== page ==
Isolation of Microbes from SOM

Firstly, the SOM was subjected to aerobic incubation at 37 °C for two days to facilitate a starving approach for the cultivation of microorganisms originally presented in the SOM that can utilise SOM well. Subsequently, the cultured SOM was subjected to a series dilution process using 1 × Phosphate-buffered saline (PBS) solution, wherein 1 mL of the microbe culture was mixed with 9 mL of the PBS solution. Following this, 100 mL of the microbial solution at different concentrations was spread onto different selective agar plates and incubated at 37 °C aerobically for 24 h. MRS and Rogosa media were specifically employed for the isolation of Lactic acid bacteria (LAB), as the majority of known or commercially available probiotic strains belong to this group. NB and TS media were employed as general broths.

After 24 h of incubation, individual colony of different microbes was selected based on their characteristics such as form (circular, filamentous, etc.), elevation (raised, flat, etc.), margin (filiform, lobate, etc.), surface (smooth, rough, etc.), opacity (transparent, opaque, etc.), and pigmentation (white, purple, etc.) [32]. A single colony of each microbe was then be inoculated into the corresponding broth, followed by another day of incubation at 37 °C aerobically. Subsequently, the incubated microbial cultures were streaked onto agar plates once again for purification. Finally, the single colony of each microbe was inoculated and preserved in a -80 °C freezer for further study. The stock solution was prepared by combining 900 mL of the microbial culture with 300 mL of a 60% (v/v) glycerol solution, resulting in a total glycerol concentration of 15% (v/v).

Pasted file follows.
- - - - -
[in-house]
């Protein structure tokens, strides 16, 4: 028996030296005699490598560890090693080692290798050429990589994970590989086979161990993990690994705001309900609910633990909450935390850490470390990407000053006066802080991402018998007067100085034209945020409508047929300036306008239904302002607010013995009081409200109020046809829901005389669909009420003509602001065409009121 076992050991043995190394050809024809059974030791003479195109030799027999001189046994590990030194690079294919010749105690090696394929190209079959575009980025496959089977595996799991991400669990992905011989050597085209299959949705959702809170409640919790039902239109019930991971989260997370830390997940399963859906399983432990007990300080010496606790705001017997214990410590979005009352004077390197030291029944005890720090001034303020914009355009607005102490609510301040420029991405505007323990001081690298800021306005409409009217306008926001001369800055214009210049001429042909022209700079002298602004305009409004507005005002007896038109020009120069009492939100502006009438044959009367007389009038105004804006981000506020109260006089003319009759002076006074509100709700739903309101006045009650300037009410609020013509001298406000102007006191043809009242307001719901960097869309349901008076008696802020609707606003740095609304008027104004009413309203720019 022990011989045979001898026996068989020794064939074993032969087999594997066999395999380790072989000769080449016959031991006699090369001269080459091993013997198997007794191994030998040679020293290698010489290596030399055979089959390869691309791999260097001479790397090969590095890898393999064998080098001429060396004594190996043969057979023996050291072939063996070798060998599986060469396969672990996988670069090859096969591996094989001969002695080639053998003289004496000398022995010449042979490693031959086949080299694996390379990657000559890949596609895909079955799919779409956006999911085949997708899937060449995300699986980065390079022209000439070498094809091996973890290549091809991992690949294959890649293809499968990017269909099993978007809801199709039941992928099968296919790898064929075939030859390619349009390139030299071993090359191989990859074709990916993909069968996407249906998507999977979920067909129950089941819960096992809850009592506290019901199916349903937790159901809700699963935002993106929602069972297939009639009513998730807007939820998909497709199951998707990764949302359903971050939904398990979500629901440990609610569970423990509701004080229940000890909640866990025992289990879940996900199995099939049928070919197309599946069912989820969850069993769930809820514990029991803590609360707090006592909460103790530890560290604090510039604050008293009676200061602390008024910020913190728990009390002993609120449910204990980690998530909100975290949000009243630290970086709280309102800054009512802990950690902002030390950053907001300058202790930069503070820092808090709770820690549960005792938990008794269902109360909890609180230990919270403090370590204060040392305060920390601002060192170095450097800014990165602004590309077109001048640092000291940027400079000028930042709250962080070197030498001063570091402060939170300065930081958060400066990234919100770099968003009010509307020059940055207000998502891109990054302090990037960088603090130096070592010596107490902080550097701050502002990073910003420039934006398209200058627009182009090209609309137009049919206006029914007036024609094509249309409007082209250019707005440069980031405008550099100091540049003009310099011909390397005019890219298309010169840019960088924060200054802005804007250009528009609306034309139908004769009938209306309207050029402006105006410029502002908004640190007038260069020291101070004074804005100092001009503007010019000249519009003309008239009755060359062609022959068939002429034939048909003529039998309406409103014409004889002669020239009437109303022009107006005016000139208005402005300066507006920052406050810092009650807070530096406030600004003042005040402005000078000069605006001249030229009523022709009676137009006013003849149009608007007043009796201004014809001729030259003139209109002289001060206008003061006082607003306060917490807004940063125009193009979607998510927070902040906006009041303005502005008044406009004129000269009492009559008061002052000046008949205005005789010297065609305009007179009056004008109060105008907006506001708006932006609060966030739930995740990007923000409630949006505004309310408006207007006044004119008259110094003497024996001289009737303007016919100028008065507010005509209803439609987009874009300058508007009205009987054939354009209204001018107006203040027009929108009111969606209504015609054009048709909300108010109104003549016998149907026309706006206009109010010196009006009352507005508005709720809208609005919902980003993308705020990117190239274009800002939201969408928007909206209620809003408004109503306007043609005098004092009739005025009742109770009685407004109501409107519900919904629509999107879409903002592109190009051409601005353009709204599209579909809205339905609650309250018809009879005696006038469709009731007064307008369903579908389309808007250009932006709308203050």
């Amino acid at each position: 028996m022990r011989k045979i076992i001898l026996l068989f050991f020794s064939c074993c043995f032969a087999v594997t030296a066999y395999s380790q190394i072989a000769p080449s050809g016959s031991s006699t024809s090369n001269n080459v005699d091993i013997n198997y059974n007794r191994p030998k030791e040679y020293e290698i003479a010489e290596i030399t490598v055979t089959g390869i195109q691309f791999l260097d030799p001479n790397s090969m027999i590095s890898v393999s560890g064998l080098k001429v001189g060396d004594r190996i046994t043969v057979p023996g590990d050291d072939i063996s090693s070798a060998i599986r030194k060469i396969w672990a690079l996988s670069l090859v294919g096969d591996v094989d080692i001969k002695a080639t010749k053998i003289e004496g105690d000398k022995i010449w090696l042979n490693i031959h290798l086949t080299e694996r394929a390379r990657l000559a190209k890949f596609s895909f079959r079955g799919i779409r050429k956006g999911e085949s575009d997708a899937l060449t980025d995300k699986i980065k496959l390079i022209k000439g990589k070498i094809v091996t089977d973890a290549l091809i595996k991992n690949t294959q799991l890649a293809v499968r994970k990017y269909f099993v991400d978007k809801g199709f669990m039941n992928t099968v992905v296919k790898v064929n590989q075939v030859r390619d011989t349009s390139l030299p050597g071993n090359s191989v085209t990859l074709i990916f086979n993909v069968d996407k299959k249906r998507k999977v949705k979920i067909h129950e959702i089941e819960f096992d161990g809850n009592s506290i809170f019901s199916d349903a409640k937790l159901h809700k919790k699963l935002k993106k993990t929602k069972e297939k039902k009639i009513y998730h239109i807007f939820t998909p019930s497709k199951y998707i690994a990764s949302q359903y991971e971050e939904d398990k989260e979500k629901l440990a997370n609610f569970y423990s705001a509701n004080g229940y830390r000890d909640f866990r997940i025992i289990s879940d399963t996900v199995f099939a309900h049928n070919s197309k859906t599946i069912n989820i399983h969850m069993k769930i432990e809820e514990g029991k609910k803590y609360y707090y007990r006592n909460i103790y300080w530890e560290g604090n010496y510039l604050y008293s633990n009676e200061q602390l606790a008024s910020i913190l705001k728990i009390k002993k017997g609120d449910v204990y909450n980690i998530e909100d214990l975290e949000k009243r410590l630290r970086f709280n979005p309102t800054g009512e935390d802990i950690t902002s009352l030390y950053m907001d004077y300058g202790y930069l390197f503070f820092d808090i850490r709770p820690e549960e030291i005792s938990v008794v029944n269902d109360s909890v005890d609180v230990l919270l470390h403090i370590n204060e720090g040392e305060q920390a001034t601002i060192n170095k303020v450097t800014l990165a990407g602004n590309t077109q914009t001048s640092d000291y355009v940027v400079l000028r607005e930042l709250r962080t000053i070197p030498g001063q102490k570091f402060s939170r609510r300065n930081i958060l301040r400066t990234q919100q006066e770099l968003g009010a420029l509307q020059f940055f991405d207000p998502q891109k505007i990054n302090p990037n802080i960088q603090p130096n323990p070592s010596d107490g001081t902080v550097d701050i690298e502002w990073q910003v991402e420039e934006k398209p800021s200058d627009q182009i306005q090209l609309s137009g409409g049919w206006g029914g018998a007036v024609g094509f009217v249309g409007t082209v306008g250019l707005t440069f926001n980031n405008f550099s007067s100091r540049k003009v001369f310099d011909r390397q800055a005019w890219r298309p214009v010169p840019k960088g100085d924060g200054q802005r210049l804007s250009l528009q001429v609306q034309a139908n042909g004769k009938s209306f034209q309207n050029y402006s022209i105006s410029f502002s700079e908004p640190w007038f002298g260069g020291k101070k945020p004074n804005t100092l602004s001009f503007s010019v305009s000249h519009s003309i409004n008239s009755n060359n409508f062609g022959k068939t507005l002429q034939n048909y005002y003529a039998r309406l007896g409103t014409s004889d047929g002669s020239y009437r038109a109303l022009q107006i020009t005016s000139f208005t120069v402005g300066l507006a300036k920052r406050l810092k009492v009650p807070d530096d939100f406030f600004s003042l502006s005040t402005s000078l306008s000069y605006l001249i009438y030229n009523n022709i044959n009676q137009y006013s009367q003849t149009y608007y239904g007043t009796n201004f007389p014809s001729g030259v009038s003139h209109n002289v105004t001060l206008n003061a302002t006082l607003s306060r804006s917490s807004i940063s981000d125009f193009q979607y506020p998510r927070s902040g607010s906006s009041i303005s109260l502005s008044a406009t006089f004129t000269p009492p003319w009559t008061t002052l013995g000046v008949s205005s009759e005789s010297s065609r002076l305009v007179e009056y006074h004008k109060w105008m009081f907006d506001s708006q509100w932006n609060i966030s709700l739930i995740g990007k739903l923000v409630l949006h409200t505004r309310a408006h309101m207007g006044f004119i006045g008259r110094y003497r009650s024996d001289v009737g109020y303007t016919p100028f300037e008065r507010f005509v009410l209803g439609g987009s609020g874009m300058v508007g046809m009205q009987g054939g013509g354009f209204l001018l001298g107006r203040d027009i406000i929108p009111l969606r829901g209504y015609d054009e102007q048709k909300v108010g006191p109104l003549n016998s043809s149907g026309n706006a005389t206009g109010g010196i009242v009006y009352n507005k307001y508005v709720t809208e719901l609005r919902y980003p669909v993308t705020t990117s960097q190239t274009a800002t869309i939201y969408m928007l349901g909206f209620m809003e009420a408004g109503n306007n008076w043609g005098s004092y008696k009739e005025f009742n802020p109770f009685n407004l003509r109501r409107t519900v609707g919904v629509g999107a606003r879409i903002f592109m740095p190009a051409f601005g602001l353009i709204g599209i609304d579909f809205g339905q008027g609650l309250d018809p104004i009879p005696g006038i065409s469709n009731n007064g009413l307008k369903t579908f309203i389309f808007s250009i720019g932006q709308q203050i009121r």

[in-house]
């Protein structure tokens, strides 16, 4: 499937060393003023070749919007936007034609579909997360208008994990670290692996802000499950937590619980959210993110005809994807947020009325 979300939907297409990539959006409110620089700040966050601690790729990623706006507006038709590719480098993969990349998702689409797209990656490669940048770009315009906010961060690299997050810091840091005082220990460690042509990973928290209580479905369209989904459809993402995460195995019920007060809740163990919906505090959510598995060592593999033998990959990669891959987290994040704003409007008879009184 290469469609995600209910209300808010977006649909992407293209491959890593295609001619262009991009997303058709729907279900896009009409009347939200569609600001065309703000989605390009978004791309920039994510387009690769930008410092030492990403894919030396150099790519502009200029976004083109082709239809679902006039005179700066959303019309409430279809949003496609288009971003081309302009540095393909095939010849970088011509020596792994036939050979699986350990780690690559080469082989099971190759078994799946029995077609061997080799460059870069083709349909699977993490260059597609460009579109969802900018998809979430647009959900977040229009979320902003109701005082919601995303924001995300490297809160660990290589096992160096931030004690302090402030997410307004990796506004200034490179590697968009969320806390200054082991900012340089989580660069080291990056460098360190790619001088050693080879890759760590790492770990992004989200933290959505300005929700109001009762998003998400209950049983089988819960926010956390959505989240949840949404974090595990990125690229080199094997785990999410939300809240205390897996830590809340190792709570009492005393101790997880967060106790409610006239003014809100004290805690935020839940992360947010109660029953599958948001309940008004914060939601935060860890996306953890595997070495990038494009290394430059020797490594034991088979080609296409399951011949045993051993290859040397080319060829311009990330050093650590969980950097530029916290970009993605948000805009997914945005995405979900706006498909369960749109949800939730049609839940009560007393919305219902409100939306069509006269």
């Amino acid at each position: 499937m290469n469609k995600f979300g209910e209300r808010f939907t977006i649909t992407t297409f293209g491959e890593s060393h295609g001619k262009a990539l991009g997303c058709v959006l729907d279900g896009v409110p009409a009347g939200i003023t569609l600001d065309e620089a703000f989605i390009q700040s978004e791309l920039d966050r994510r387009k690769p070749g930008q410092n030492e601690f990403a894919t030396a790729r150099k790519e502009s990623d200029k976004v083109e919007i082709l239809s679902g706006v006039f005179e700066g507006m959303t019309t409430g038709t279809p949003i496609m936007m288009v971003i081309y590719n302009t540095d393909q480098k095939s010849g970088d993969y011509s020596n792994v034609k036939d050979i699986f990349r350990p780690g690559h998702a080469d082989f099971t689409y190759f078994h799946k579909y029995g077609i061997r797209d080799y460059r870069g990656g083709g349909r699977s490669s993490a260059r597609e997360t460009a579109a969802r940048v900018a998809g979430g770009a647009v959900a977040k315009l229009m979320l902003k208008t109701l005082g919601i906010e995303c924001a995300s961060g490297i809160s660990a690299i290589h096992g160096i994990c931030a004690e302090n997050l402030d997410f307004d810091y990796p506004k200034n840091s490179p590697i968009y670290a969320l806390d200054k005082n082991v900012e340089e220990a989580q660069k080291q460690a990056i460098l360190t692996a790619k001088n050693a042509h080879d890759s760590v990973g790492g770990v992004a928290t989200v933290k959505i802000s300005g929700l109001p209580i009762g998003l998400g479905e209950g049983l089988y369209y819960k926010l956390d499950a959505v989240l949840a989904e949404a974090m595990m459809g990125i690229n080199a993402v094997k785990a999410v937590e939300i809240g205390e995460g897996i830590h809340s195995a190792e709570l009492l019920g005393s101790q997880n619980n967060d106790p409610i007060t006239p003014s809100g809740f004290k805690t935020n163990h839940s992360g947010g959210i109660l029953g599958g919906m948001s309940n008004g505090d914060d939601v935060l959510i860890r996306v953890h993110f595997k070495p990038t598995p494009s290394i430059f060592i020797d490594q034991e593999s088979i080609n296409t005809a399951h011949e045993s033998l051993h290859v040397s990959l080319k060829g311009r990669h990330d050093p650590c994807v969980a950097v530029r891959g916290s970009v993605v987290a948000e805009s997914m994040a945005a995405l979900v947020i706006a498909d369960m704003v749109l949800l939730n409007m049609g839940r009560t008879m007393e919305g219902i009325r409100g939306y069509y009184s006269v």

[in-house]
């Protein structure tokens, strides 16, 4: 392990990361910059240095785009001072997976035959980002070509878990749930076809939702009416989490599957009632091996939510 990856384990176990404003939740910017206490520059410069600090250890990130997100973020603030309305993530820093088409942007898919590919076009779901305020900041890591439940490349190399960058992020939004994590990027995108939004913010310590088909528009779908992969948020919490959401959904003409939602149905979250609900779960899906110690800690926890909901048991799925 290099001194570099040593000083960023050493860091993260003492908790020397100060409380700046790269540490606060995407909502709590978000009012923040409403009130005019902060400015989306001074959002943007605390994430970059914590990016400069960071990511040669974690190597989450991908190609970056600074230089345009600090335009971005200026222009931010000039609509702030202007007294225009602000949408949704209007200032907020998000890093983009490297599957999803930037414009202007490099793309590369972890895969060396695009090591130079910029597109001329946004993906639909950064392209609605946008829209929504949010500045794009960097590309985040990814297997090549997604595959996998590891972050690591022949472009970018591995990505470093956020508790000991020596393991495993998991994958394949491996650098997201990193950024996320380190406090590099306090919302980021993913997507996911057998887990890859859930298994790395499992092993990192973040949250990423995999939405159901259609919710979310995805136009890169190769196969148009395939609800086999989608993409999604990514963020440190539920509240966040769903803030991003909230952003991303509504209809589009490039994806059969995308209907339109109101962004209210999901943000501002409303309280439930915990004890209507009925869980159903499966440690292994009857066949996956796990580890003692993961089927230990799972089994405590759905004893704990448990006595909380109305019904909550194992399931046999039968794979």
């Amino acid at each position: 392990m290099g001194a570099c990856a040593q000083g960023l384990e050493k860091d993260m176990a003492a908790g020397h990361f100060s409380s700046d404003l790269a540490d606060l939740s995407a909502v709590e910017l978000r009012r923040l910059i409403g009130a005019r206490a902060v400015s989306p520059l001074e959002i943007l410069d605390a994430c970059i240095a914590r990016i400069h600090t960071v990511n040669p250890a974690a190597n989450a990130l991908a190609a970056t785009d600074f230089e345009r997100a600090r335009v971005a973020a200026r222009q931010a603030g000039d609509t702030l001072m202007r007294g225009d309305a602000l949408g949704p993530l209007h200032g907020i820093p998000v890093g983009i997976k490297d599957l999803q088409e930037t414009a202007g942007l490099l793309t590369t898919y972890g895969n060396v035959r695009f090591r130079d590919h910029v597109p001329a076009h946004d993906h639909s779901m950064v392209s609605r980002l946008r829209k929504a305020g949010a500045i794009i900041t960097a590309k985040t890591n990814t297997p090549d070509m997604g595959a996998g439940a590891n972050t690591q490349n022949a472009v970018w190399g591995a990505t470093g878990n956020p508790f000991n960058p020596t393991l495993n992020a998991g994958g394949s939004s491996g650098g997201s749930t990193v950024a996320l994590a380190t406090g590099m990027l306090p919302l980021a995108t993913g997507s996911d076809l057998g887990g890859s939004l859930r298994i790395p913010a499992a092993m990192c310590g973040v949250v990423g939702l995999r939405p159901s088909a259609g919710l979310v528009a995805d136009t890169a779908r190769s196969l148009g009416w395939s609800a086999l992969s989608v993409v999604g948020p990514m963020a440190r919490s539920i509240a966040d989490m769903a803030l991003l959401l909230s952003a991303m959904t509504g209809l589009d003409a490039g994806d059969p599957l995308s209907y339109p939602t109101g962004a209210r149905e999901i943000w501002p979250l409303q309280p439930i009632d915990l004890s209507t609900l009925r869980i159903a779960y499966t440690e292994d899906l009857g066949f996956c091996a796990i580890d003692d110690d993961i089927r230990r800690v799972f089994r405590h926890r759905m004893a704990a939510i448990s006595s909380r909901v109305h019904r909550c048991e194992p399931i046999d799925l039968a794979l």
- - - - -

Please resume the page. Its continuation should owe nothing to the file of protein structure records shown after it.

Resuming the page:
Identification of Isolated Species by 16S rRNA

The 16S rRNA was sequenced to determine the species identity of SOM derived microbial strains. Genomic DNA was isolated from respective microbial culture using DNeasy Ultraclean Microbial Kit in accordance with the manufacturer’s instructions. The Q5 High Fidelity PCR kit was used with universal primers 27F and 1492R to amplify 16S rRNA for bacteria. The PCR reaction mix consisted of 10 µL 5X Q5 reaction buffer, 1 µL 10 mM dNTPs, 2.5 µL 10 mM forward primer, 2.5 µL 10 mM reverse primer, 0.5 µL Q5 High Fidelity DNA polymerase, 5 µL DNA template, and 28.5 µL nuclease-free water, total 50 µL. PCR amplification was carried out with the following parameters: 98 °C for 3 min, 30 cycles (98 °C for 10 s, 55 °C for 15 s, 72 °C for 90 s), 72 °C for 2 min, and holding at 4 °C. PCR products were checked by gel electrophoresis using the Gel Doc system (Bio-Rad Laboratories, Hercules, CA, United States). PCR products at the predicted size were sent to an external vendor (1st base, Singapore) for sequencing. Obtained nucleotide sequences were analysed using the ApE plasmid editor software [33], and species assignment of SOM isolates was done using the National Centre for Biotechnology Information (NCBI) BLAST platform, based on the BLAST result which yielded the highest total score.